Shipbuilder at the Navy Yard renamed Philly Shipyard Inc.

Aker Philadelphia Shipyard has a new name: Philly Shipyard Inc.

Shareholders of the region's only commercial shipyard, meeting Monday in Oslo, Norway, where parent company Aker ASA is located, approved the name change, effective immediately.

"Our new name is simple yet distinctive, and better defines who we are and where we are going," said Steinar Nerbovik, shipyard president and CEO. "As a standalone Philadelphia-based company, we continue our focus on building safe and quality ships that support the nation's commerce."

A public company listed on the Oslo Stock Exchange, Philly Shipyard employs about 1,100 at the Navy Yard in South Philadelphia.

The company will change its ticker symbol from AKPS to PHLY on Dec. 3.

The shipbuilder, which constructs mainly product tankers and large container ships, has orders to build ships through December 2018 in compliance with the U.S. Jones Act, which requires all vessels shipping cargo between U.S. ports to be U.S.-built.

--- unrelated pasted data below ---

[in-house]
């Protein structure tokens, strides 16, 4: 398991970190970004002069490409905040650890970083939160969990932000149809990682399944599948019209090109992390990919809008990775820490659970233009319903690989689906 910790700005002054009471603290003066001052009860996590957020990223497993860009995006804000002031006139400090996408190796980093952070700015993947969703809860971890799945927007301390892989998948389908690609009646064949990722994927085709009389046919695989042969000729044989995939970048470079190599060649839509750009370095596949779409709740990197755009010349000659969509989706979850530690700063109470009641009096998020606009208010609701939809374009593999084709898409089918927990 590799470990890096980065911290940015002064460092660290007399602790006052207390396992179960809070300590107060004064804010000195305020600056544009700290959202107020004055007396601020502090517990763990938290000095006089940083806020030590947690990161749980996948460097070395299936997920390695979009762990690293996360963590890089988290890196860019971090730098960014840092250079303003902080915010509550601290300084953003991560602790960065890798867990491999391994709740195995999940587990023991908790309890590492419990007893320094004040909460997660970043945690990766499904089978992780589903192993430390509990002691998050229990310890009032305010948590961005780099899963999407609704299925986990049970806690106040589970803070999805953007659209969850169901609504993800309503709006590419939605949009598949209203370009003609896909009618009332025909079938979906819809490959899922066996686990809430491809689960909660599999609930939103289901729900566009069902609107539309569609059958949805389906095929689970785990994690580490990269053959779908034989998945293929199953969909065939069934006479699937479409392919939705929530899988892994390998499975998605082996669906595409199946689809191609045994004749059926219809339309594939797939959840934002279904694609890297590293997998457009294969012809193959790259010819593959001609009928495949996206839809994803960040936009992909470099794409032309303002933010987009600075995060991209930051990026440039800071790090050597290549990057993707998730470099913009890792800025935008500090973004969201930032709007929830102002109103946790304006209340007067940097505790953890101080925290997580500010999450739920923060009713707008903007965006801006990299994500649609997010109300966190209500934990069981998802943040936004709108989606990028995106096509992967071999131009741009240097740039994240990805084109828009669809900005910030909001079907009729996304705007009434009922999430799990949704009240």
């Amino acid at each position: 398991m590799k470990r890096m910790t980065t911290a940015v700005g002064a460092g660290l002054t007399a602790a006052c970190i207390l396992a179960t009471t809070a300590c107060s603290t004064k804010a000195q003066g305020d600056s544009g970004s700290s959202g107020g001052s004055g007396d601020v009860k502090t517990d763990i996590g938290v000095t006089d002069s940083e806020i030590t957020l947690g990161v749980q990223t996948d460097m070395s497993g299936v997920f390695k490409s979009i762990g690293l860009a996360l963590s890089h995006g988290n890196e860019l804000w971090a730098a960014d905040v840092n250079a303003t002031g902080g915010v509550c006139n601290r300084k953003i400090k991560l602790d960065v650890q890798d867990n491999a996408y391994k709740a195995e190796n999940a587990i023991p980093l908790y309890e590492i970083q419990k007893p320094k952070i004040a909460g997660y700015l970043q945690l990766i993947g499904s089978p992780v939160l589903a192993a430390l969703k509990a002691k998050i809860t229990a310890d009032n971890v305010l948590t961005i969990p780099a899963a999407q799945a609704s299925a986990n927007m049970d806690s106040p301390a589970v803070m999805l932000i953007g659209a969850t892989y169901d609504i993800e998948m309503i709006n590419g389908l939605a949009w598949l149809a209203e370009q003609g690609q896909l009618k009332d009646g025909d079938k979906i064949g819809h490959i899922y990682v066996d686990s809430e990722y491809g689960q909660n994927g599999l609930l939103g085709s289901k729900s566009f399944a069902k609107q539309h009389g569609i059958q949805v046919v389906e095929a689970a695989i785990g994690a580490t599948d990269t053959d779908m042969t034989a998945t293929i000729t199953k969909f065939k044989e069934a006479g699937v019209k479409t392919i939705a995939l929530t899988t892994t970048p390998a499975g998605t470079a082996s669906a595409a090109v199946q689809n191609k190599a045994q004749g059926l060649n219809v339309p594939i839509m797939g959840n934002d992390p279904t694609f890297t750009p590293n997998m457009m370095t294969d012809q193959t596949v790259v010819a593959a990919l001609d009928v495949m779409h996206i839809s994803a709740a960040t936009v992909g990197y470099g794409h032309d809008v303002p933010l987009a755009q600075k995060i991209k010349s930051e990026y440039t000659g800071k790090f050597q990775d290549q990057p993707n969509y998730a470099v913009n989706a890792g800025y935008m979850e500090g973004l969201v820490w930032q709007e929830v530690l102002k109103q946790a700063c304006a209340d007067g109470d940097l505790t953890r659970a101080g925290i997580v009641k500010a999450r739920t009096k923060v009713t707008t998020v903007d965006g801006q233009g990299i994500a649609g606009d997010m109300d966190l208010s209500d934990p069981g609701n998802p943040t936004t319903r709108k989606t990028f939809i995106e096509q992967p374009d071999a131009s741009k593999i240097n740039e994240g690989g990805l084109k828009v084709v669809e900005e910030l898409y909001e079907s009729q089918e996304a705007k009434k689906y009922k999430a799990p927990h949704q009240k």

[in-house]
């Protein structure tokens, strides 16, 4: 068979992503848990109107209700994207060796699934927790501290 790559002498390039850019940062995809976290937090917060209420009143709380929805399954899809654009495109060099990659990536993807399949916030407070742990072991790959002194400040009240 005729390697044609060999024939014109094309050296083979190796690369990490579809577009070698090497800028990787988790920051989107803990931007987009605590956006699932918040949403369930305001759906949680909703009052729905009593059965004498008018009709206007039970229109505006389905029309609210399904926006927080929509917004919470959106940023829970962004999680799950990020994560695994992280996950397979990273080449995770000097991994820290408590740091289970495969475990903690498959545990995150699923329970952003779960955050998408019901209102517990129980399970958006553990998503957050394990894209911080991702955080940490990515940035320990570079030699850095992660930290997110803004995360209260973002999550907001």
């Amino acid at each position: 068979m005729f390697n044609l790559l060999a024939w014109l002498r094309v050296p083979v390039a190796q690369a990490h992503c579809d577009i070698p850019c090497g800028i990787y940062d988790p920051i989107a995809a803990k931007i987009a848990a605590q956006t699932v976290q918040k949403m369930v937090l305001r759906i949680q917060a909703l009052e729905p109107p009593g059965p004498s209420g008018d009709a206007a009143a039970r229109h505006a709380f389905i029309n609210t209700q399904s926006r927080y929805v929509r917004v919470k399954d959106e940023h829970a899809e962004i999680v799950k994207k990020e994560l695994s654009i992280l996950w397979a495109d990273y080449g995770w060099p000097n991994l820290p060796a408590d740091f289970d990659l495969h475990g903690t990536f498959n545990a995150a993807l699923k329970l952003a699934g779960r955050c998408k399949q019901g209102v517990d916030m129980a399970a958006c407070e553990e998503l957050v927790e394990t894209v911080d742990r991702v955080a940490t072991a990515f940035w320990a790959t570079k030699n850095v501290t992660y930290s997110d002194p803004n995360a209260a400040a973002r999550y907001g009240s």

Seven product tankers are under construction.

Aker announced in Julyit would divest its ship-owning investments in a joint venture with Crowley Corp., and a venture with American Shipping Co. called Philly Tankers, for a total of eight product tankers with a contract value of $1 billion.

"Changing our name signifies our strategy to refocus the business on shipbuilding, following the agreements reached last quarter to divest our shipping assets," Nerbovik said Monday.

In late 1997, then-Mayor Ed Rendell and then-Gov. Tom Ridge agreed to spend $429 million in taxpayer money - a combination of state, city and federal grants - to rebuild the old Philadelphia Naval Shipyard into a commercial shipbuilding facility.

Formerly called Kvaerner Philadelphia Shipyard, the yard opened in 2000 and delivered its first ship in 2003 to Matson Navigation Co.

In 2011, Pennsylvania taxpayers, during the Gov. Tom Corbett administration, provided another $42 million to help keep Aker shipyard in business, after a global recession stalled ship building worldwide.

lloyd@phillynews.com

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@LoydLinda